Tale of two rosés

When life tells you to slow the fuck down, it’s wise to listen. This year has been a lot like that. Two hand surgeries followed by a severely sprained ankle last week have left me sitting still. Very still. Is the foot fractured? Who can tell. Certainly not the radiologist, who struggled to get a glimpse of actual bone through the swelling but please put away the world’s smallest violins because life is good, despite these minor sedentary setbacks.

Two new rosés from Astrolabe winery in Marlborough are among a vast number of new wines launched onto the market this week.

Here’s the skinny.

19/20

2021 Astrolabe Comelybank Vineyard Pinot Noir Rosé RRP $32

The price of this rosé is clearly next level but then, so too is the taste. A warm fast ferment provides this single vineyard pink wine with its dry, savoury flavours, moving the taste firmly away from a tutti fruity style into refreshing, savoury flavours of slivered almonds, dried cranberries and even an earthy note on its lingering, weighty finish.

It gains depth of flavour and body from being fermented on solids (yeast lees) and was fermented to total dryness, leaving the wine with no residual sugar. It’s a refreshing style for this very reason.

Comelybank Vineyard Rosé is a single vineyard wine made with grapes grown by Jeff and Vanessa Hammond in the Waihopai Valley.

It is 85% Pinot Noir and 15% Pinot Gris.


17.5/20

2021 Astrolabe Marlborough Rosé RRP $28

Minimal skin contact and a high portion of Pinot Gris (45%) give this wine its pale pink colour and flavours that are dry with candied strawberries and crisp red apples in a light bodied, refreshing rosé.

The remaining 55% of the blend is Pinot Noir.

This lively new pinkie is lighter bodied than its big sibling from the Comely Bank Vineyard. And this wine also comes from cooler vineyards; 87% of the grapes were grown in the mid Awatere Valley with the remaining 13% being grown on the Kekerengu Coast. Both vineyards are  south of Blenheim.

Wellington icon wine store owner buys into Auckland

One family owned wine store passes ownership to another family in November this year when Geoff Henderson, the owner of Regional Wines & Spirits, takes over Herne Bay Cellars, which he has purchased.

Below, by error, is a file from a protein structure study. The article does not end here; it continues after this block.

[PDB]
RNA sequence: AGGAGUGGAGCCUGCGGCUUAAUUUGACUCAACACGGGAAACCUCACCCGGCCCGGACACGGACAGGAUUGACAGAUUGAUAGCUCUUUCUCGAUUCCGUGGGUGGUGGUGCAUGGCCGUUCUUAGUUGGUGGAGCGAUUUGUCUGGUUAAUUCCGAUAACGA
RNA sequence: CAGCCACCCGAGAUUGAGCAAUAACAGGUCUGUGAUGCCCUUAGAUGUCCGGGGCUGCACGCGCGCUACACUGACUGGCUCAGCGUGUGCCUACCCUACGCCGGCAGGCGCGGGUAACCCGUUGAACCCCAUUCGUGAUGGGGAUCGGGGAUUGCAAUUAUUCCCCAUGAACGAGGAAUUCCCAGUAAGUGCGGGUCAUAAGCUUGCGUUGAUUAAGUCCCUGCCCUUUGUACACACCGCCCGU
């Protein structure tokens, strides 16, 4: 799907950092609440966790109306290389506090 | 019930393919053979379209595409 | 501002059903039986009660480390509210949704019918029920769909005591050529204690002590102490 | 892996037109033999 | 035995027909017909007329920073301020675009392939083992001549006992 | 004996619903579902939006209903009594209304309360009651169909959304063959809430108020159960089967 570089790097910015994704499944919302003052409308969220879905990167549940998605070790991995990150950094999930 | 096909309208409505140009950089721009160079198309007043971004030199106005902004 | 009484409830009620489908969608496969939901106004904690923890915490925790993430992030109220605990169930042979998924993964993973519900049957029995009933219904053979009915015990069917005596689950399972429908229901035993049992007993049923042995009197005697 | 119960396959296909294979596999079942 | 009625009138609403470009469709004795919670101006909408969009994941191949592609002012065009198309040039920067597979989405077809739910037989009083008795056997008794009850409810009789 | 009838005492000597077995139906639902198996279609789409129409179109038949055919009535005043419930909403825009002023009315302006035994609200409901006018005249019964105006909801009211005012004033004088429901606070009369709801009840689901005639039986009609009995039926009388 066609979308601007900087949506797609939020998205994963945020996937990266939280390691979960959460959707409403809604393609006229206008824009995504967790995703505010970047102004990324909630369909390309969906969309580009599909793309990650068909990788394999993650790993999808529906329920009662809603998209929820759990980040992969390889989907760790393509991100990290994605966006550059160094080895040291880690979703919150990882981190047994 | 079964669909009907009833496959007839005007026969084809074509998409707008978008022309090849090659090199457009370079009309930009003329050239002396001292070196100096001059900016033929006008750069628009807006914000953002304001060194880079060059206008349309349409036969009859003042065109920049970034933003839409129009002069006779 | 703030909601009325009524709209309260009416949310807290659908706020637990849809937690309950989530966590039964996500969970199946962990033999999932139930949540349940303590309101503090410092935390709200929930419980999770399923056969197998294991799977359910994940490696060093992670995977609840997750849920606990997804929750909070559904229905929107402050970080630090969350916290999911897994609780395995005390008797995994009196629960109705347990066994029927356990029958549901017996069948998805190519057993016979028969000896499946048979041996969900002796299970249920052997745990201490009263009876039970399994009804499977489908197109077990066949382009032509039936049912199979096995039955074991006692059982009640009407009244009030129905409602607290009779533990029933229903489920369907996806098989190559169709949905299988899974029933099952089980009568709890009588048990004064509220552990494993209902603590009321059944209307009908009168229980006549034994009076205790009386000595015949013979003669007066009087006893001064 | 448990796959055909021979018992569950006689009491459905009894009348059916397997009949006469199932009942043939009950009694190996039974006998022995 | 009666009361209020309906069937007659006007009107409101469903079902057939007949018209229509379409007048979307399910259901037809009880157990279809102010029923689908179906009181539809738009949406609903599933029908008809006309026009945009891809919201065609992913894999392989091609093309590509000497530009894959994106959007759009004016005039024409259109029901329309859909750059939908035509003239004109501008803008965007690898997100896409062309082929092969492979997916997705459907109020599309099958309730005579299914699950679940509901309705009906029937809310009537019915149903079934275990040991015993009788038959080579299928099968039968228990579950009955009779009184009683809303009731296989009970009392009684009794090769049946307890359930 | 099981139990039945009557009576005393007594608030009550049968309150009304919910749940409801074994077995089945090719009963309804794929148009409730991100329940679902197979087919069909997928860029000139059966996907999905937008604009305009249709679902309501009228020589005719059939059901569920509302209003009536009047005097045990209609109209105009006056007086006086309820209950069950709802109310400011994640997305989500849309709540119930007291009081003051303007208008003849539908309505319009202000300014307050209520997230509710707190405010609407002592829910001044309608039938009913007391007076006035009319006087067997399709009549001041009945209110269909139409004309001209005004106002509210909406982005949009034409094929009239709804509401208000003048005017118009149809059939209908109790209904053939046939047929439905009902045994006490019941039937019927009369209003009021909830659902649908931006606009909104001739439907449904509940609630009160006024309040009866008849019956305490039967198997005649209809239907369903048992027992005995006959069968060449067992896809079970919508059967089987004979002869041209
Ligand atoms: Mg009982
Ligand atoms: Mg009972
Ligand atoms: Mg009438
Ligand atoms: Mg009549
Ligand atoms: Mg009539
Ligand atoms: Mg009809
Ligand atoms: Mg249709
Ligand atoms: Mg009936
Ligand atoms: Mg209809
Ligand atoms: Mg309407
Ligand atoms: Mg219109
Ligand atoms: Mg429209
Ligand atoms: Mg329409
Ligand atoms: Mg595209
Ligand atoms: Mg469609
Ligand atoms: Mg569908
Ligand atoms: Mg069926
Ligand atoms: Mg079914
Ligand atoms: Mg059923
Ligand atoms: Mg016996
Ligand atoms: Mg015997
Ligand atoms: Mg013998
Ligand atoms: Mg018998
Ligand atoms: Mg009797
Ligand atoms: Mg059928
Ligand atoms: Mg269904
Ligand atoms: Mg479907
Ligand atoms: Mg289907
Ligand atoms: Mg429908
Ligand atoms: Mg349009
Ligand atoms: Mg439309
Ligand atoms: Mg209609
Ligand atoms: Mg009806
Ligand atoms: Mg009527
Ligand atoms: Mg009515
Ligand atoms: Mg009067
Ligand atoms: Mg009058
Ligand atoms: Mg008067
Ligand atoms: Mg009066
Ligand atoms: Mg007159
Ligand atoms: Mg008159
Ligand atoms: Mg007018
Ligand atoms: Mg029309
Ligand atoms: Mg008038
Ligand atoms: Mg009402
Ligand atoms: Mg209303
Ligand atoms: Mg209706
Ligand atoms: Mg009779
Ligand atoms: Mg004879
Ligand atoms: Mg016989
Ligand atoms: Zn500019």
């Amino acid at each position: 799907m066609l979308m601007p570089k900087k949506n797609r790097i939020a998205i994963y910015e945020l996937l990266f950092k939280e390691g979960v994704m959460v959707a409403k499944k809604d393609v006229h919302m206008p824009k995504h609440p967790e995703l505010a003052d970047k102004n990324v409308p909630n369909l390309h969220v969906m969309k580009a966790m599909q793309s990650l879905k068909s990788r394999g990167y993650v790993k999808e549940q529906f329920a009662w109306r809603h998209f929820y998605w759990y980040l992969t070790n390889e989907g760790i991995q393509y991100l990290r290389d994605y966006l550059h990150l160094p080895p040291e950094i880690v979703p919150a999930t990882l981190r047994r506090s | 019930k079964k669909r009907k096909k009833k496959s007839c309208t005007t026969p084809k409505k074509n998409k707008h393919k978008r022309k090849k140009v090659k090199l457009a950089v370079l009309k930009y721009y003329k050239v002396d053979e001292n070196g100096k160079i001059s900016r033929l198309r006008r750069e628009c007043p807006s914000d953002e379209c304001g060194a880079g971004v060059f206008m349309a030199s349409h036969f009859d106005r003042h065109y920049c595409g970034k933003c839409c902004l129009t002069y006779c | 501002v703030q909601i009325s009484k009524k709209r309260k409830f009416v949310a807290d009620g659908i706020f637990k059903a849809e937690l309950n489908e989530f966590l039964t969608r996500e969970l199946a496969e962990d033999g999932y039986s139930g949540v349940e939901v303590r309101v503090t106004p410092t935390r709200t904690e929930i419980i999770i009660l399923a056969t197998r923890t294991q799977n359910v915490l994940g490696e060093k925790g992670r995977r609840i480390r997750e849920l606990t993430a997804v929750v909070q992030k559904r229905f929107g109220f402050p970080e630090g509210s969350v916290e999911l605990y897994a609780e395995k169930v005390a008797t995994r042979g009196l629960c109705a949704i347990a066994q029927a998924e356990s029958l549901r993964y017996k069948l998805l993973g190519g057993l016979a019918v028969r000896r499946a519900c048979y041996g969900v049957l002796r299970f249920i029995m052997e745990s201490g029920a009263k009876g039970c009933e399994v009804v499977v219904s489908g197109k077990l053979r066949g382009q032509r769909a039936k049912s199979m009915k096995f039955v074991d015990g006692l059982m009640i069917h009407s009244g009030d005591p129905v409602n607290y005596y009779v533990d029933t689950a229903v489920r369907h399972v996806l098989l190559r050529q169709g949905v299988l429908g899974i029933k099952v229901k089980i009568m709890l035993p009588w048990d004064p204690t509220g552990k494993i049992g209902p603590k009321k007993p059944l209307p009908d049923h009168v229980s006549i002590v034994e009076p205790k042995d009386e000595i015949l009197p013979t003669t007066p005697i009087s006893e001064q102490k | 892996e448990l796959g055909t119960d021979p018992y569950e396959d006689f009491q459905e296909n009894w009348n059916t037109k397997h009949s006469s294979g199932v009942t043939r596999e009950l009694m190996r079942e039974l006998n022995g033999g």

The iconic store is set for a diverse new lease of life thanks to its acquisition by Geoff, who also owns the newly designed Hamilton Beer & Wine Co and beercellar.co.nz. His business acquisitions are seeing him expand an independent group of stores in an age where independent wine, beer and spirit stores remain something of a rarity.

Geoff purchased Herne Bay Cellars from Michael Hudson, who began the store 30 years ago. Since its inception, Herne Bay Cellars has hosted famous  tastings, such as with Sir John Kirwan, and famously moved location – a whole two doors along the road from 182 to 184  Jervois Road, in 2014.
“Herne Bay Cellars will be my first store in Auckland and I intend to bring some of the extensive product range we offer at our current stores to this outstanding site,” says Geoff, who has worked in drinks retail since 2007. He started with a store in the Central Plateau region and today manages 30 employees across two of New Zealand’s most extensively stocked and well respected liquor retail stores in Hamilton and Wellington.

Outgoing storeowner Michael Hudson plans to holiday in Whangamata in November to begin his retirement, where he enjoys surfing.

Disclaimer: I work for Geoff Henderson as a writer and part time wine adviser at Regional Wines & Spirits. 

Friday wine with Dom Maxwell of Greystone

Two things he loved and one that he loathed led Dom Maxwell to leave a desk job and pursue a winemaking one. The rest is, as they say, history.

Here is Dom Maxwell’s story.

Bored at his desk job and in love with being outside led Dom Maxwell to his consider a career in winemaking because he was kindling the first flames of his passion for wine, when living in the UK. He is now the winemaker at Greystone Winery in North Canterbury, a place he began work in October 2004, initially in the vineyards there. Prior to that, he studied a one year post graduate  viticulture and oenology degree at Lincoln University. His first degree, several years prior, was also at Lincoln University in commerce and management which he followed up with nearly five years in London. He was bitten by the wine bug when working at a friend’s market garden and gradually felt frustrated sitting behind a desk. This feeling was accentuated by his partner (now wife) being in a job she loved, which inspired Dom to test the waters of more enjoyable work than sitting behind a desk.